Mitre has developed a software suite that the U.S. Space Force is now testing for use in tracking satellites and space debris, Breaking Defense reported Wednesday.
The nonprofit turned the Sensor Network Autonomous Resilient Extensible or SNARE over to Space Systems Command in July after a two-year phase of internal development.
Mitre also presented a paper on SNARE’s technical details at the Advanced Maui Optical and Space Surveillance Technologies Conference.
SNARE is six hours faster than SP Tasker, the current Space Force system, in locating again a space object, and is capable of enabling a 0.8 kilometer object accuracy improvement in Space Force’s catalog, according to the paper.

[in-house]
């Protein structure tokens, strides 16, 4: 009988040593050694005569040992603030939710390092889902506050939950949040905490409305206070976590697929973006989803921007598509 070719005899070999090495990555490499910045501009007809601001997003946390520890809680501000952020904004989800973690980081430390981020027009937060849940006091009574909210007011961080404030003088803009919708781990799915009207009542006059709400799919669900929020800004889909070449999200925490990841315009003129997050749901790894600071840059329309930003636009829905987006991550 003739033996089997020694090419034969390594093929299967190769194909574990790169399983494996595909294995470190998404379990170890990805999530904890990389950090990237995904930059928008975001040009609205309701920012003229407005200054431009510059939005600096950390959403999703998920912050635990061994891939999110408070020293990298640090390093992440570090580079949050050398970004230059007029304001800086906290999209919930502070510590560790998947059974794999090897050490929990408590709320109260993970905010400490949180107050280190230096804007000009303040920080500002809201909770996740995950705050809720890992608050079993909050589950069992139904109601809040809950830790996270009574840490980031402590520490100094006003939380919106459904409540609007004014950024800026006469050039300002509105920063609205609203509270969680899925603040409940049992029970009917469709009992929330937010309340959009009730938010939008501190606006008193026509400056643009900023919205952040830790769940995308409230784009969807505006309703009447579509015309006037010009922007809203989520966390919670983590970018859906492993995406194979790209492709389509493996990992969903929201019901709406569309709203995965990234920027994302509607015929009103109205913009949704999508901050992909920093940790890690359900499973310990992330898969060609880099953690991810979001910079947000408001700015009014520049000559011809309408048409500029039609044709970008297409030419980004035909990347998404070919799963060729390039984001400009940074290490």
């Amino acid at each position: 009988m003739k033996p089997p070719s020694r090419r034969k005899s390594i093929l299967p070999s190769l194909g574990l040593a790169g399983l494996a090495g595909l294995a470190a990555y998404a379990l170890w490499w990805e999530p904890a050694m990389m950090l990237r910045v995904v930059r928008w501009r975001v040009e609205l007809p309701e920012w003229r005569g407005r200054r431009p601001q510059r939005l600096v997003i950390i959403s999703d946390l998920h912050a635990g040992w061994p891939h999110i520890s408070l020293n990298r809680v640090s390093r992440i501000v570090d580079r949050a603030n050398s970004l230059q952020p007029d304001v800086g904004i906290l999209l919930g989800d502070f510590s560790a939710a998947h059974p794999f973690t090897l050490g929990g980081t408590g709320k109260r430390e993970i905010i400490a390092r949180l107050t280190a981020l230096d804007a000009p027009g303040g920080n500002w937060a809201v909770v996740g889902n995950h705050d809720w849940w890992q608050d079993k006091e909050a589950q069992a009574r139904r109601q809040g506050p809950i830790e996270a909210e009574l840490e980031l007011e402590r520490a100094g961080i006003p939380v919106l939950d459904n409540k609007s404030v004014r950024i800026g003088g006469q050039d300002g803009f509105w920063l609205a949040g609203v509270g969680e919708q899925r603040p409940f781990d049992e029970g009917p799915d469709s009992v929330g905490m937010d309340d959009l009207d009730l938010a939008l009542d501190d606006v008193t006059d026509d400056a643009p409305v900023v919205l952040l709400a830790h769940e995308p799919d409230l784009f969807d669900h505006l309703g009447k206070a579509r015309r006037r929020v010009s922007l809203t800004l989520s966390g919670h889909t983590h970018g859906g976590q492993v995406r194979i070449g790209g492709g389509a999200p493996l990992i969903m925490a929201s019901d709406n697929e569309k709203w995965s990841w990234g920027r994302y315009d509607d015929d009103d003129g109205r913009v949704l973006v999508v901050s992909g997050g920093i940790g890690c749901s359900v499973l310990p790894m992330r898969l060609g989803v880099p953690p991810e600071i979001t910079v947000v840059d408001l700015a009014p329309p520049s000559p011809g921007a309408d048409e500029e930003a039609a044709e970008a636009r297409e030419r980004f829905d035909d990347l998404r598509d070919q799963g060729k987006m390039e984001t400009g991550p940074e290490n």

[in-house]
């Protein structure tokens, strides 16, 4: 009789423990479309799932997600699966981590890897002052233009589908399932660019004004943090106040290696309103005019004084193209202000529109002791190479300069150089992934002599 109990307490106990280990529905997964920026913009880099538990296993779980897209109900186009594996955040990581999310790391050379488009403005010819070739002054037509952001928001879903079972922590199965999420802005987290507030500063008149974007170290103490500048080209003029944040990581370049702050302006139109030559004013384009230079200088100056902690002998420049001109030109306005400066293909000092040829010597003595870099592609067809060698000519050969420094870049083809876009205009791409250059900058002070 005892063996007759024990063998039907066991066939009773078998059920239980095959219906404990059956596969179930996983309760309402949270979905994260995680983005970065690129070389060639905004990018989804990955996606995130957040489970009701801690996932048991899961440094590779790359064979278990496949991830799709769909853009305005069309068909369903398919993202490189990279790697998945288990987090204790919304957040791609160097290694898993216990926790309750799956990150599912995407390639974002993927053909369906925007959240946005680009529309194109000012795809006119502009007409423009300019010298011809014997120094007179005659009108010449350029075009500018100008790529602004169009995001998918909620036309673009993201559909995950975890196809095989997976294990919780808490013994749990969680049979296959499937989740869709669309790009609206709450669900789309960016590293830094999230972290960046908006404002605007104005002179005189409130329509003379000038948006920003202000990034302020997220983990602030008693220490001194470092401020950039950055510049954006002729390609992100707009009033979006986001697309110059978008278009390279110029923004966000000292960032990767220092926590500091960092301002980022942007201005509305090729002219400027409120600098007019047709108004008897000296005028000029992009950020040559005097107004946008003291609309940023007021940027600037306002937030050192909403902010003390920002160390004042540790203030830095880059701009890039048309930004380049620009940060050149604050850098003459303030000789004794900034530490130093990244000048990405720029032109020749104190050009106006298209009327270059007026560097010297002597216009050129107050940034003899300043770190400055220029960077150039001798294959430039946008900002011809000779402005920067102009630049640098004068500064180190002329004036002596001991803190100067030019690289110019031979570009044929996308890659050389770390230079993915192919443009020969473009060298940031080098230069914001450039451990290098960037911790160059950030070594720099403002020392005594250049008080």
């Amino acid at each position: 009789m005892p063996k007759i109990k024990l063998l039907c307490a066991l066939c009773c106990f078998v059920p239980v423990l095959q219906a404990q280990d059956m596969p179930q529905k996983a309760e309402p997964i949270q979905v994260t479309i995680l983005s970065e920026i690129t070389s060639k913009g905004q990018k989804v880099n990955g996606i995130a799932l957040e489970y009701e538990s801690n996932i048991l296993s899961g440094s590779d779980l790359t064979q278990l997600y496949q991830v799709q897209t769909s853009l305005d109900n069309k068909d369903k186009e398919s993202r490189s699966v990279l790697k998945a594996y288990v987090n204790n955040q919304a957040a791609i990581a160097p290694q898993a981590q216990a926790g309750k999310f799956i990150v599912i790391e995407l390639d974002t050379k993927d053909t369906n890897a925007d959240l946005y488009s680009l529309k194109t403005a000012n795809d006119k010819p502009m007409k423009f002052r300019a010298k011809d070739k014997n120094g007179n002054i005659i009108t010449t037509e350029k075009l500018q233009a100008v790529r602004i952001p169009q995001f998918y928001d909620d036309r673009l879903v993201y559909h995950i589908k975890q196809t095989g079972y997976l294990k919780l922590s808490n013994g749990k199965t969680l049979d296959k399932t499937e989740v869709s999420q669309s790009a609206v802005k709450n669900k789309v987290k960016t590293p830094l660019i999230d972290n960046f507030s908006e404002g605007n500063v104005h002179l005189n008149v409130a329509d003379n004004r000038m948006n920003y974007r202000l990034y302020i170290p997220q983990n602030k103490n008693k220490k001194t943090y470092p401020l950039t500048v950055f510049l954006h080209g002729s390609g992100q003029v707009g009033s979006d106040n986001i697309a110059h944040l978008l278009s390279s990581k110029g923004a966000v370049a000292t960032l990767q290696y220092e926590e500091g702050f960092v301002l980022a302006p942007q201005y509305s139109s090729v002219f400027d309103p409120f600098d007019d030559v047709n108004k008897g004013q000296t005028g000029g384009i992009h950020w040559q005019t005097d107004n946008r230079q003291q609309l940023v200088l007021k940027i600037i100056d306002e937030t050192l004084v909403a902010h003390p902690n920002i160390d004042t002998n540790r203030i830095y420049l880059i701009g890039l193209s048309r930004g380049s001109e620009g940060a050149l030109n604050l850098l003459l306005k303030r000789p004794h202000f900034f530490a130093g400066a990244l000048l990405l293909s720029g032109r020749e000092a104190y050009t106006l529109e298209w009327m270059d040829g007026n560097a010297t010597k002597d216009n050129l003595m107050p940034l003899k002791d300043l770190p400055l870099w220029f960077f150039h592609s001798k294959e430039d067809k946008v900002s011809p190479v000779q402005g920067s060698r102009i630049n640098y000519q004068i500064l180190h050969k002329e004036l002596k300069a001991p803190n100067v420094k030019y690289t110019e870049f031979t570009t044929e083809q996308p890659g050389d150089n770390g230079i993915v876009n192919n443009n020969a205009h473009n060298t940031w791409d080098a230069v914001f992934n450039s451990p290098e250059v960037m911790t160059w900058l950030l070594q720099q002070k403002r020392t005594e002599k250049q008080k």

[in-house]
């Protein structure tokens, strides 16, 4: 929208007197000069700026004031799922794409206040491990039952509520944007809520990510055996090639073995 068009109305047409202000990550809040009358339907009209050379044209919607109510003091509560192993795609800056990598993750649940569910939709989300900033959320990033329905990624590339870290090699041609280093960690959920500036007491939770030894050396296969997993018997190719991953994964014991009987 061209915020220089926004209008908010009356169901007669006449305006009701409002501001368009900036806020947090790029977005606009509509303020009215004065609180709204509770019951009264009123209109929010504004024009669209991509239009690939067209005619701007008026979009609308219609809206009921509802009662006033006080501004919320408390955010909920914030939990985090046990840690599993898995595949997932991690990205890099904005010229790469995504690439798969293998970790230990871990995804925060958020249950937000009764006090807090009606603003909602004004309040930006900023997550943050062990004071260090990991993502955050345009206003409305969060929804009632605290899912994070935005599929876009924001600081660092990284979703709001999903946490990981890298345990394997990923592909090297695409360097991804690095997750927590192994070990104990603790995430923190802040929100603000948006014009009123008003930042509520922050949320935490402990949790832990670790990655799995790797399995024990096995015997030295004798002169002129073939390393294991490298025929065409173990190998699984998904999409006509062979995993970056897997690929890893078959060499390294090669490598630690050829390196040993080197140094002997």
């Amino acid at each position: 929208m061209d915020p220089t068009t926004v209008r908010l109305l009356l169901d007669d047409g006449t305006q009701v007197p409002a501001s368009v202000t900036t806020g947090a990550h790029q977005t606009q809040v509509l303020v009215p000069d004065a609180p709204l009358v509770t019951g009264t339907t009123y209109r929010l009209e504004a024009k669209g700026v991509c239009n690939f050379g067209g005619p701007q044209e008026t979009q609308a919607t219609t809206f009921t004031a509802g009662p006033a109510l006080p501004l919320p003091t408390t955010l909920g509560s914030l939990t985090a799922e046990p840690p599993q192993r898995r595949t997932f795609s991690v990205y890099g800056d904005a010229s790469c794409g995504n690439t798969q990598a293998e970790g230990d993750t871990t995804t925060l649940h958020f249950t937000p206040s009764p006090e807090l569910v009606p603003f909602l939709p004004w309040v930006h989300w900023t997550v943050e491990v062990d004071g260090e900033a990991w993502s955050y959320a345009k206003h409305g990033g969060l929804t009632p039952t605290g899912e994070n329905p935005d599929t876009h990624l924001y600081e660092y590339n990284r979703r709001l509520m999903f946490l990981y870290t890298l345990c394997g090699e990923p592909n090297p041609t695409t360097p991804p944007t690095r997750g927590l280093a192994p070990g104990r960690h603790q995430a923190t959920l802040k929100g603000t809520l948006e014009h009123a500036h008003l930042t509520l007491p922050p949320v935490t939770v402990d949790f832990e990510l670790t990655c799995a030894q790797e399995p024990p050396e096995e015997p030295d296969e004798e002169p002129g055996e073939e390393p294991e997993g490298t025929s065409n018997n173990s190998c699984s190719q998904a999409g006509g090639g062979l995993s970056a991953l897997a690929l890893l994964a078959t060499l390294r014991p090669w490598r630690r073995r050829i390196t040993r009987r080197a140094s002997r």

Frederick Palkovic, deputy chief of SSC’s space domain awareness division, told Breaking Defense that the SNARE program is done with initial modeling and prototyping, and is now entering the development of an operational prototype.
“Space Systems Command has recently begun an initial operational prototype effort under execution. SNARE will be evaluated through a series of Space Systems Command prototype activities for its potential suitability and effectiveness as part of a larger Space Domain Awareness tasking and autonomy architecture.”
However, Bob Carden, senior systems analyst at Mitre, cited possible hindrances to SSC achieving SNARE’s full operational capability: integration with current systems and hardware footprint and its management.
“I think the government’s role at this point is to figure out what type of architecture they want to deploy it, because there’s lots of possible ways to do this,” he said.